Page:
Nonprofit, independent journalism. Supported by readers.


Transition Towns show benefits of planning for energy ‘descent’

We’ve had a wonderful ride while ascending the energy mountain. We can have a good ride descending if we think carefully about where we’re going.

Can we as a country — and as a world — transition away from our use of fossil fuels?
CC/Flickr/C.M. Keiner

Our high standard of living no longer equates to as high a quality of life as we would like. Student debt, fewer long-term career paths, foreclosures, unaffordable health care, environmental degradation, climate disruption – all contribute to a precarious feeling about the future. A transition toward a better future would be welcome.

The Transition Town movement offers one approach for a community to become stronger and happier. The British-based organization supports and trains individuals wanting to self-organize their local communities around a model that transitions away from CO2 emissions and other climate-disrupting activities.

These communities realize the limits of coal, oil and natural gas resources will eventually mandate moving away from our energy intensive life. Even though we have easy access to oil and natural gas now, their costs are rising by all measures — dollars, environmental damage, and the amount of energy it takes to extract these energy sources. The time will come when one of these measures will make fossil fuels too expensive for the huge quantities we use today.

These premises are leading Transition Town communities to plan for energy “descent.” We’ve had a wonderful ride while ascending the energy mountain. We can have a good ride descending if we think carefully about where we’re going. If we ignore energy descent, it’ll take us for a wild and cruel ride. One neighbor wrote, “We clearly have access to enough fossil fuels to fry us all. The question is whether or not we have the self control not to burn it.”

Article continues after advertisement

What does the other side of the energy mountain look like? More connectedness with the people we live near. Food more locally produced, less processed, and healthier. More local businesses serving local needs. Shorter commuting times.

Can we as a country — and as a world — transition away from our use of fossil fuels?

Reducing energy use, one by one

A thousand cities, towns, and neighborhoods worldwide have signed on to the Transition Town movement. Each is finding its own way toward a more local, more fulfilling future that will eventually include a plan for reducing its total energy use.

Three years ago a half dozen neighbors formed the Energy Resilience Group to invite St. Paul’s St. Anthony Park neighborhood to consider becoming a Transition Town. After trying to raise awareness and now connected to the Community Council, they are hosting a series of community meetings.

Sharing the vision in St. Anthony Park

In St. Anthony Park, the need for transition is the down-side. The up-side is that attendees of the January community meeting, as individuals and as members of organizations, enthusiastically shared what they are already doing and their visions of a post-carbon, sustainable future for St. Anthony Park in 2020 – just seven years away. The energy was palpable.

A local school is working on composting and a student-run garden. A few homes are drop sites for Community Supported Agriculture. A church upgraded fluorescent lighting, changed downlights to LEDs, and expects its electric bill to be cut almost in half. Local contractors are installing solar and specializing in building performance.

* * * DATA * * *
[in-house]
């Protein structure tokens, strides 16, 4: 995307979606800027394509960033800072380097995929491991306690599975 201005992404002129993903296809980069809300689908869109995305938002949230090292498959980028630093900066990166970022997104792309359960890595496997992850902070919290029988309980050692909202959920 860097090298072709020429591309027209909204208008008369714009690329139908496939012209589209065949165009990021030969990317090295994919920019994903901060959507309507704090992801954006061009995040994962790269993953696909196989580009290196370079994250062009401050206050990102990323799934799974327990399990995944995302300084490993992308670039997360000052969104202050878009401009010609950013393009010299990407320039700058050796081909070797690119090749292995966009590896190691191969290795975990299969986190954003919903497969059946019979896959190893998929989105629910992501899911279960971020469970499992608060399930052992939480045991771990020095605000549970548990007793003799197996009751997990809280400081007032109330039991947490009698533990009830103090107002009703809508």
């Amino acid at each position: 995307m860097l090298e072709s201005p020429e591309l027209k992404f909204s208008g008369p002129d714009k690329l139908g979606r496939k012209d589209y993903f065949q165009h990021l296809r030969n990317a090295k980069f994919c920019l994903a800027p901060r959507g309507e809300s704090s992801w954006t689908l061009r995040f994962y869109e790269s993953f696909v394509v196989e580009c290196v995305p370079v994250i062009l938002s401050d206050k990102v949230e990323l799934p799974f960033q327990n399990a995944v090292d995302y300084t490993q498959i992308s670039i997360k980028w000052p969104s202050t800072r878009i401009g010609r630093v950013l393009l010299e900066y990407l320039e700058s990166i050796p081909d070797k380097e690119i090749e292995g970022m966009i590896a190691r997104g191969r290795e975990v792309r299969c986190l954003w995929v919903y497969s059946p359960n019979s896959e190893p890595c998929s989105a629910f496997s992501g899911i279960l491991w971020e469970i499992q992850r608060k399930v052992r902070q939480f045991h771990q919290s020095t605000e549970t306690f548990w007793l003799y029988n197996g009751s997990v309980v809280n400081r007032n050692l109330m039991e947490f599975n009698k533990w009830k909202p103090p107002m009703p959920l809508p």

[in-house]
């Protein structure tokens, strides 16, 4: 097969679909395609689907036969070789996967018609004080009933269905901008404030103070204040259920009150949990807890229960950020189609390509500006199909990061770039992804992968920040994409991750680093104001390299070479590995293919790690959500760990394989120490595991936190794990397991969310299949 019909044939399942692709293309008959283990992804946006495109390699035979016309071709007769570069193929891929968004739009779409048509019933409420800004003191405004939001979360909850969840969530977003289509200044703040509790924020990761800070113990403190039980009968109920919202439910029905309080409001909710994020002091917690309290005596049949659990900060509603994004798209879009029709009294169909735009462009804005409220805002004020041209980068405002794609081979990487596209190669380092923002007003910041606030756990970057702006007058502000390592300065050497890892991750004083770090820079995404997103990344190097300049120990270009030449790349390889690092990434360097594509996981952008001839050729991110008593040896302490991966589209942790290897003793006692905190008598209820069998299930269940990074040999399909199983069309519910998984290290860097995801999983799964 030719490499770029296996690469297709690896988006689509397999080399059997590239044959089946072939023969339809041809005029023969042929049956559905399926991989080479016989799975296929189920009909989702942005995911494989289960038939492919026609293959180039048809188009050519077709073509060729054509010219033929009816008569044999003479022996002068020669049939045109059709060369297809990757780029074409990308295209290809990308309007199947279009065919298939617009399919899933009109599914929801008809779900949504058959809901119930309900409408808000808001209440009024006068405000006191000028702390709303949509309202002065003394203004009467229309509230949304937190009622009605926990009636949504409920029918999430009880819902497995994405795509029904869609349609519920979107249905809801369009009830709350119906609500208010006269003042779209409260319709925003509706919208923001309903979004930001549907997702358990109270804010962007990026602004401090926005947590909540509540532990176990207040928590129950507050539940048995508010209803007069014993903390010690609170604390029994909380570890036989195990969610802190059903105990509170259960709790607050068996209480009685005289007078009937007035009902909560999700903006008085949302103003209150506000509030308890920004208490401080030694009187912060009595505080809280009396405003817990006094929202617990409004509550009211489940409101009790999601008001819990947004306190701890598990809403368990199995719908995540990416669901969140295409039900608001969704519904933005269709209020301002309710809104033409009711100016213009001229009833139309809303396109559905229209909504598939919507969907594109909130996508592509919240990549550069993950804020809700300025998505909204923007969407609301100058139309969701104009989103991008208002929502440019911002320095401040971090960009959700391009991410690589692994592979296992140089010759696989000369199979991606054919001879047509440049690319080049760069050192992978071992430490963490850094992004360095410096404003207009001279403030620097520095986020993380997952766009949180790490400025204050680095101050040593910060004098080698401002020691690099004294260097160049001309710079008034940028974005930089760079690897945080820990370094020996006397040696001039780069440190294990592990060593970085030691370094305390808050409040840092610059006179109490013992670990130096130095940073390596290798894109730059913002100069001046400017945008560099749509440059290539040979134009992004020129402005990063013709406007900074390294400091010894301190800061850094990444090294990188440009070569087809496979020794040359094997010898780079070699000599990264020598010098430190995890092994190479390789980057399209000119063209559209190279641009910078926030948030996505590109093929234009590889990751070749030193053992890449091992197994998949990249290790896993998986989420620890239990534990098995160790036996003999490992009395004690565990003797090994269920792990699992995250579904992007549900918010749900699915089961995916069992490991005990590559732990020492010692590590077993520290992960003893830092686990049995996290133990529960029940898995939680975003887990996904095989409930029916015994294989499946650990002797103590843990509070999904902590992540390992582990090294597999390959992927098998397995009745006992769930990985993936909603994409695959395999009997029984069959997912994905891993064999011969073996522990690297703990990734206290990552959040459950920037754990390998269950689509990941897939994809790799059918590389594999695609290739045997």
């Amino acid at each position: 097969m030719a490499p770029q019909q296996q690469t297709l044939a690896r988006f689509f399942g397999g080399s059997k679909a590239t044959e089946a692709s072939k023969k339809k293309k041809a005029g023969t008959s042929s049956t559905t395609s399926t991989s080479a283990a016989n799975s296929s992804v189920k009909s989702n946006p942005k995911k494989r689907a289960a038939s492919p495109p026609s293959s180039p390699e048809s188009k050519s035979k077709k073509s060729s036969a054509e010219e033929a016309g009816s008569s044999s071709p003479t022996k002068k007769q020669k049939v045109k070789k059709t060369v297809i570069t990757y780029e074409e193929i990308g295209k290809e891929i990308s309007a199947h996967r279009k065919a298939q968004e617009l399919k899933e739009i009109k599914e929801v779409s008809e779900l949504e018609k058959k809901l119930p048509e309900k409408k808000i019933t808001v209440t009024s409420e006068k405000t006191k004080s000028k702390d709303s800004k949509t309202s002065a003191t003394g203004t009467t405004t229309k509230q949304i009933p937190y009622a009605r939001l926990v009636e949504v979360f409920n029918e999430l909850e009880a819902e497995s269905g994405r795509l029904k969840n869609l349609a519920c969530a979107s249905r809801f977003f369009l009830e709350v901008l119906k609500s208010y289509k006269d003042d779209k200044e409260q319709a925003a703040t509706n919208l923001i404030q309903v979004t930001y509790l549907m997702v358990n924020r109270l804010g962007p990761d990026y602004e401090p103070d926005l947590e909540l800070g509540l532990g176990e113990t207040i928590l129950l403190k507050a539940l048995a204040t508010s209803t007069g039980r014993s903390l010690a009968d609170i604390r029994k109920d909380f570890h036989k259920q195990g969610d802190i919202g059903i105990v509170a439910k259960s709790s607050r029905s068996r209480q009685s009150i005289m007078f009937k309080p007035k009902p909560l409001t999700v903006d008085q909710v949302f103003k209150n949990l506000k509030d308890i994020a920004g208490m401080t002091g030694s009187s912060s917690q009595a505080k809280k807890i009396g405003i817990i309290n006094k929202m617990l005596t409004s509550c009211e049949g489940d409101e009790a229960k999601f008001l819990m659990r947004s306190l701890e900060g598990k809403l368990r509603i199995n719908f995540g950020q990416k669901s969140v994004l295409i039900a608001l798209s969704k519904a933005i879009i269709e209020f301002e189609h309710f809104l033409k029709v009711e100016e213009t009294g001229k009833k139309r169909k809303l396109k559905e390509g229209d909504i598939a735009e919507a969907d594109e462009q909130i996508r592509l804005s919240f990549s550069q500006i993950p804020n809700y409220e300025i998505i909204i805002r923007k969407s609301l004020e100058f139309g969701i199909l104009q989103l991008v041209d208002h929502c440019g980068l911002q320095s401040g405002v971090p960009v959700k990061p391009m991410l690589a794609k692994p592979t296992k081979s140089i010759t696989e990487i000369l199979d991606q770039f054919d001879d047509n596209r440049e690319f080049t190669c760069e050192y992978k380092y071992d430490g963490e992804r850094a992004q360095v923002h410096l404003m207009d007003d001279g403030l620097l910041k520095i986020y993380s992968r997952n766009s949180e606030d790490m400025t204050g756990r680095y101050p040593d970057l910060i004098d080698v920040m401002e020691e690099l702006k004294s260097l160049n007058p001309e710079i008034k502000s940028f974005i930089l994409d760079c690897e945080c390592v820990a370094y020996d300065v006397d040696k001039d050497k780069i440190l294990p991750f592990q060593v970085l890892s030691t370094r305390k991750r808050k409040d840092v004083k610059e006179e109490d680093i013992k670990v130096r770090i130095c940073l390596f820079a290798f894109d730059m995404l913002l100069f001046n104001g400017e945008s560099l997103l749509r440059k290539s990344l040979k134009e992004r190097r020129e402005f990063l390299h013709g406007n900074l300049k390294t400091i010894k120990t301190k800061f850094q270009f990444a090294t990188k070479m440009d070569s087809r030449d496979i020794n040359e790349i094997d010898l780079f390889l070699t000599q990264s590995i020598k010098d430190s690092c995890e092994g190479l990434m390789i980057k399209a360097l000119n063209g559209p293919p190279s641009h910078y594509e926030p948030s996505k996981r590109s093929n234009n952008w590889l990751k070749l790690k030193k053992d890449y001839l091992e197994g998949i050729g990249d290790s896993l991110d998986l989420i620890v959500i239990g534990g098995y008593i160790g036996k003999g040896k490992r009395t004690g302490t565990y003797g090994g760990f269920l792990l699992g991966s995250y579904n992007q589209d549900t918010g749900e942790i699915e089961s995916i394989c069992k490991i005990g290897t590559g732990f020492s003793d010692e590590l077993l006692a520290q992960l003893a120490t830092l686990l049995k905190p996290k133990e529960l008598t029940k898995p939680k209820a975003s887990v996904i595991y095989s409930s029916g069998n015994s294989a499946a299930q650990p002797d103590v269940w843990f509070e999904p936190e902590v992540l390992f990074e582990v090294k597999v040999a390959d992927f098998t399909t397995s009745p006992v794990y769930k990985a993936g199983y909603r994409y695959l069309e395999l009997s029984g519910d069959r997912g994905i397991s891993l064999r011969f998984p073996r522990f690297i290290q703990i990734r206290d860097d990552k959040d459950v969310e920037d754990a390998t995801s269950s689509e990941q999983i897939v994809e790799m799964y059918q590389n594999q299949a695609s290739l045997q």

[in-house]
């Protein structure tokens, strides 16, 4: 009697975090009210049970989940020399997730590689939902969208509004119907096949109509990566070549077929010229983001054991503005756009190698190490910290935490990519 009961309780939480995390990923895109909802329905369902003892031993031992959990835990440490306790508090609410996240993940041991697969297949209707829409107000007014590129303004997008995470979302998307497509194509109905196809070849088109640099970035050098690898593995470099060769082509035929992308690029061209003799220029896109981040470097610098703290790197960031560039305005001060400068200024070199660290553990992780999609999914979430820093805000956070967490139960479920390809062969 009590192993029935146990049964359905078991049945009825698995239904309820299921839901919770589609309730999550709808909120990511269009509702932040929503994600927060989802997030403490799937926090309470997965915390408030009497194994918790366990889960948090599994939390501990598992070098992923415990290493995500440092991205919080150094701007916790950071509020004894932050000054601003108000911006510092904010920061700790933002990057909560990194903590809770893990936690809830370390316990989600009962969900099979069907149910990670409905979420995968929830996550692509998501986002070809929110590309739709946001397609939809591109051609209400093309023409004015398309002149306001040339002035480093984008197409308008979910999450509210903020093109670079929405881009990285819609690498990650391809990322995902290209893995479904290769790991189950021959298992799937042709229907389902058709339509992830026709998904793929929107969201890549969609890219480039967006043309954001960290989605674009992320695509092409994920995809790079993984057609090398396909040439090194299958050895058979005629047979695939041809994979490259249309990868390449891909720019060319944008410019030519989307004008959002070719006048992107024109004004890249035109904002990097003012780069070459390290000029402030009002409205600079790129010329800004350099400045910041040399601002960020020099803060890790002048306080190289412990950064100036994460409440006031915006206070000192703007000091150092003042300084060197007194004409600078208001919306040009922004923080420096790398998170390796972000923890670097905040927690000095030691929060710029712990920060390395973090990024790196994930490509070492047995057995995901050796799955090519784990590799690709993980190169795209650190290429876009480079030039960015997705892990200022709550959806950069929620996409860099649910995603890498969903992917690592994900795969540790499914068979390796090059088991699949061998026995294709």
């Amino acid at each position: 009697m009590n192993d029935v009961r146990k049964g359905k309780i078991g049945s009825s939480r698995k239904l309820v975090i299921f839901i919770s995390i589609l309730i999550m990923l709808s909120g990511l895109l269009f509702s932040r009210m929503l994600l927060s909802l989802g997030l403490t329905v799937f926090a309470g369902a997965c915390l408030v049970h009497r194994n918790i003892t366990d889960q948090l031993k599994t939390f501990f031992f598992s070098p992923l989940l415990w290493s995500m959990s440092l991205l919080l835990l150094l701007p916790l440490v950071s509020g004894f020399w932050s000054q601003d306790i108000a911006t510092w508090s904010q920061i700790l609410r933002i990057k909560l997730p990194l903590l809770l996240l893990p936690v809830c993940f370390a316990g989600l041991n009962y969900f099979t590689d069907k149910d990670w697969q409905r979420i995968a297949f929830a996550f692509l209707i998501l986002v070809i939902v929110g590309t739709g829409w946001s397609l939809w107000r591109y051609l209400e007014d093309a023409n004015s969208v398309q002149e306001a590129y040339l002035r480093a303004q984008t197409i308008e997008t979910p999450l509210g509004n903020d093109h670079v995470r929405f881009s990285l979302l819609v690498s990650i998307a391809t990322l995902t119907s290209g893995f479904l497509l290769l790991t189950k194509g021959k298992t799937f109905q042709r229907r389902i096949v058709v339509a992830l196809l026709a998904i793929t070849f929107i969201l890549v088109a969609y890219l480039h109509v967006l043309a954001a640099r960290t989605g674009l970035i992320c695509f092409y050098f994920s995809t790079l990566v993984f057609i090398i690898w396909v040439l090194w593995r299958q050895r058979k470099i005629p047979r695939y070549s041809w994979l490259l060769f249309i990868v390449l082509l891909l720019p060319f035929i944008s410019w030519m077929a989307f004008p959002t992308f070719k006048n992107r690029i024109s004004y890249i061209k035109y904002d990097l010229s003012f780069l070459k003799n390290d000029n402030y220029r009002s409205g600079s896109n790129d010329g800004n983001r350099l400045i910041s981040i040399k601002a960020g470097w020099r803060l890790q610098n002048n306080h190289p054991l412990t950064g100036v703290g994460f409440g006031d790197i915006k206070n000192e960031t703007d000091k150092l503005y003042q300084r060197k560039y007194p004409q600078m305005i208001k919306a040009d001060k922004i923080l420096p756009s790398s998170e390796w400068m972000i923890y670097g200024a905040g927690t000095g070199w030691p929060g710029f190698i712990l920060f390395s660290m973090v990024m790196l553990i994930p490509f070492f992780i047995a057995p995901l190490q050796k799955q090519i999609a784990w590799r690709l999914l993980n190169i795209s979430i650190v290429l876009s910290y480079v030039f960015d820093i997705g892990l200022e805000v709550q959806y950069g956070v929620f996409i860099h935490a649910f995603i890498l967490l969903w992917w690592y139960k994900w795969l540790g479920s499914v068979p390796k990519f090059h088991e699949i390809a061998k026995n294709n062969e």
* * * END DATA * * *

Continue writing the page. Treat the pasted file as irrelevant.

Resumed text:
Visions encompassed transportation, energy, housing, gardens and food, garbage and composting, and a sense of being responsible citizens.

One person envisioned that “bike, mass transit, and feet are dominant forms of transportation.” Others talked of cooperation within a block for composting, pickup or trailer sharing, sharing garden/fruit production. Many suggested re-purposing housing for granny flats or carriage houses as options, for example, when the children are grown and gone.

Several people said they want more shared information and cross-fertilization of ideas. Homeowners who have researched energy improvements, contractors, and architects have practical steps that would benefit others. Could there be a forum for sharing best practices? Could models and posters of retrofits be on display in a public space?

Article continues after advertisement

Many would like solar installations

In St. Anthony Park, where so many homes are shaded and many light-industrial buildings are in the clear, many would like community-owned solar installations on flat roofs with a larger scale than an individual home.

The next community meeting enlarged the conversation. Groupings of people emerged working on particular projects — more food production in the neighborhood, transportation options, energy reduction in buildings. What can we do together that would be too big for us individually?

The third community meeting in April will invite everyone to envision the future, roll up their sleeves to make their ideas happen, and continue the deliberation about officially becoming a Transition Town. Indeed, with excitement welling up, it’ll be not just a meeting but a Transition Festival!

Tim Wulling is a retired electrical engineer. He has studied and implemented home energy reductions since the oil crises of the 1970s. He is an active member of St. Anthony Park’s Energy Resilience Group which he co-founded in 2009. The group is now a subcommittee of the District 12 Community Council. This article originally appeared on the Minnesota 2020 website.


If you’re interested in joining the discussion, add your voice to the Comment section below, or consider writing a Community Voices commentary. For more information about Community Voices, email Susan Albright at